Can small local changes transform our world for the better? Is it possible to build better, more liveable, more sustainable communities right here in our cities?
In a world where communities have become increasingly disconnected, we'll be exploring some wonderful initiatives aimed at transforming local communities, by connecting neighbours, embracing our environment and looking at more sustainable ways of living.
We've got ourselves some inspiring and engaging speakers who'll be sharing their stories and ideas on the night. Get ready for some interaction - you'll have plenty of opportunity to get talking with some audience and panel discussion coming your way!
If you're passionate about finding better ways of living more connected, more sustainable lives....this is an evening not to be missed!
MICHAEL MOBBS - Sustainable House, Chippendale
Michael developed a plan for Sydney City Council called the 'Sustainable Communities Plan' It's a free guide to making a city suburb more sustainable via community-led projects. The Plan is set in Chippendale, but is being used to guide innovation in suburbs around the world.
The plan deals with food, transport, water, sewage, energy and 'the urban heat island'. It offers a range of simple, low cost actions that residents and businesses can take. It’s part common sense design, part council policy guide but firstly a study of how one suburb can impact our planet.
Michael was originally a lawyer, but now also a sustainability coach and author. He's well known for his 'Sustainable House' in Chippendale
DANIEL KOGOY - Sunday Streets / Greens Councillor
Daniel is a Greens Councillor on Leichhardt Council. Daniel is pushing to get 'Sunday Streets' going in New South Wales.
It's also known in the US as 'Open Streets'. This is a day where a stretch of road is closed to cars but open to people. You can cycle, walk, skateboard, dance, bring your kids out, you name it. The idea is to show people that our streets can be valuable public spaces rather than just corridors for moving machines around.
So far there's been 80 Open Streets in the US. The last one in Los Angeles attracted 150,000 people. There's also been Open Streets in Mumbai, Jakarta, Capetown and nearly every continent on the planet. According to Daniel the only continents left are Antarctica and Australia.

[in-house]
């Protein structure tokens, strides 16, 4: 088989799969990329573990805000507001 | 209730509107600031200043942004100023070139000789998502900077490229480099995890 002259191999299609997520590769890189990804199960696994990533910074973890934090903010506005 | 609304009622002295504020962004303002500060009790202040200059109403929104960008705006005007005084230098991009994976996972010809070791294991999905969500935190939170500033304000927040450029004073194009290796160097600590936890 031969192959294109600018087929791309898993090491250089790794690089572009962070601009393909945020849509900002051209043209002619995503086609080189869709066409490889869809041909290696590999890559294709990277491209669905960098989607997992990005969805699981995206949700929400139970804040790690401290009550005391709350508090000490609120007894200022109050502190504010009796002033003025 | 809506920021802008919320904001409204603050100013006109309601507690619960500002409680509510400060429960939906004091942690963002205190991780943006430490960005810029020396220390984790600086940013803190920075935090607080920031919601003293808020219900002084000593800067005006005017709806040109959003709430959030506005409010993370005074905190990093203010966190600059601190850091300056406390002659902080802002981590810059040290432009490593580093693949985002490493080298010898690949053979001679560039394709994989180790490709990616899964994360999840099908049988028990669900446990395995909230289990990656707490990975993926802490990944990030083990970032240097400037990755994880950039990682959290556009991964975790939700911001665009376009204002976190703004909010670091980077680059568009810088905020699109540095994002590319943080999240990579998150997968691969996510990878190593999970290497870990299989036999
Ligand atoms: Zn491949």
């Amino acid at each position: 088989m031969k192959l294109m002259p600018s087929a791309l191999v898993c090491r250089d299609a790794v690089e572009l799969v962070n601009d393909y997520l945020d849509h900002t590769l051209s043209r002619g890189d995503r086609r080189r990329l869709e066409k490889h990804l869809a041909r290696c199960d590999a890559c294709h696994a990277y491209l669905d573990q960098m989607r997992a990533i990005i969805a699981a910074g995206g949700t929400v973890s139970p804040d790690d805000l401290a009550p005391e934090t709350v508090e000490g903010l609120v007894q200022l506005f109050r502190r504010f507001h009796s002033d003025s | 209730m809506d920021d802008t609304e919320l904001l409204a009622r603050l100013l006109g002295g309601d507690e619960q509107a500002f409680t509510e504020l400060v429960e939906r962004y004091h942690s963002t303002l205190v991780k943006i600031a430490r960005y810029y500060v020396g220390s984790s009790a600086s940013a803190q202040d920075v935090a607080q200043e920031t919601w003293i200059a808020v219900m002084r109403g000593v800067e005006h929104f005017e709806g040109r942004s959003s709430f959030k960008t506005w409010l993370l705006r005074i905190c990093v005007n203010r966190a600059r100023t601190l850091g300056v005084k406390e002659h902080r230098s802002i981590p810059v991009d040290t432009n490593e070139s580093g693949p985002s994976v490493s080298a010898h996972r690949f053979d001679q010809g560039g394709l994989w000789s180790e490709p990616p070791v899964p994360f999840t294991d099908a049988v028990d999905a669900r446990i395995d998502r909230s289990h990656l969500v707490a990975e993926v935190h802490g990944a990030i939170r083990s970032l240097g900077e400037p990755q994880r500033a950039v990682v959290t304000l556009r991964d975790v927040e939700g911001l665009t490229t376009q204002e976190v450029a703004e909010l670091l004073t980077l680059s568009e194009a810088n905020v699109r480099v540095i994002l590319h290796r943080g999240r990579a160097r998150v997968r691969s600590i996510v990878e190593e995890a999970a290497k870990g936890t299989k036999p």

'Sunday Streets' first started in South America - where it's known as 'Ciclovia'. In Bogota Ciclovias are held every Sunday on 100km of its streets. Two million people (or 30% of its population) get involved each year.
Daniel is an environmental professional by trade who works on energy efficiency and climate change projects.
PHIL STUBBS - Better Block
Phil is co-ordinating Sydney's first 'Better Block'.
Better Block is a demonstration event where the community make the street more 'liveable' for a day. It includes adding trees, plants, tables, chairs, art, music, bike & pedestrian infrastructure, and slowing traffic. An important part of the event is involving the community in having a say in what they want to see on the street to begin with, and then providing feedback on the day itself. The project encourages people to re-imagine their street and builds momentum for permanent change.
The very first Better Block ran in Dallas 2 years ago. It quickly spread. There's now been more than 40 Better Blocks in the US. The Better Block Founders recently received a 'Champions of Change' award from the US government for their work.
The event here in Sydney is on 27 October 2013 on Clovelly Road in Clovelly - in the block between Arden and Beach Streets. You can see more about the event itself at And more on the thinking behind it here.
Phil co-founded 'GreenUps' (Sydney Green Drinks), works as a trainer at Media School Sydney, and is a blogger & podcaster at The Environment Show. He also started the guerrilla veggie garden in Clovelly Gully (behind the beach.)
SALLY ARMSTRONG - Sydney Water
Sally Armstrong is a sustainability professional with a passion for improving community outcomes. She has over 15 years corporate, local and state government experience in sustainability spanning liveability, urban water management, water efficiency, conservation, climate change, resource minimisation and waste management.
Sally is currently the Manager of People and Places, in the Liveable City Solutions division at Sydney Water. In this role she is focused on defining and implementing Sydney Water’s corporate approach to liveability. This Approach describes how Sydney Water will continue to support and enhance the quality of life for its customers and communities.
Sally thinks the key to urban liveability is to unlock the multiple benefits that can be achieved through systems thinking and collaboration. In Sally’s words, creating better community outcomes in an urban context is about truly connecting with communities to understand their needs and aspirations for the places they live and work. This way you can design spaces, facilities and infrastructure that will be truly valued and increase social and environmental well-being.
Sally has been at Sydney Water for the past 7 years and has held a number of roles. Before that she was the NSW Environmental Manager for Coca-Cola Amatil. She has also had a number of roles in Local and State Government and grew up just down the road from the Barossa Valley in Adelaide.
Don't forget our shoutouts - where anyone can take the stage for 30 seconds to share an idea, ask for help or well just have a rant generally.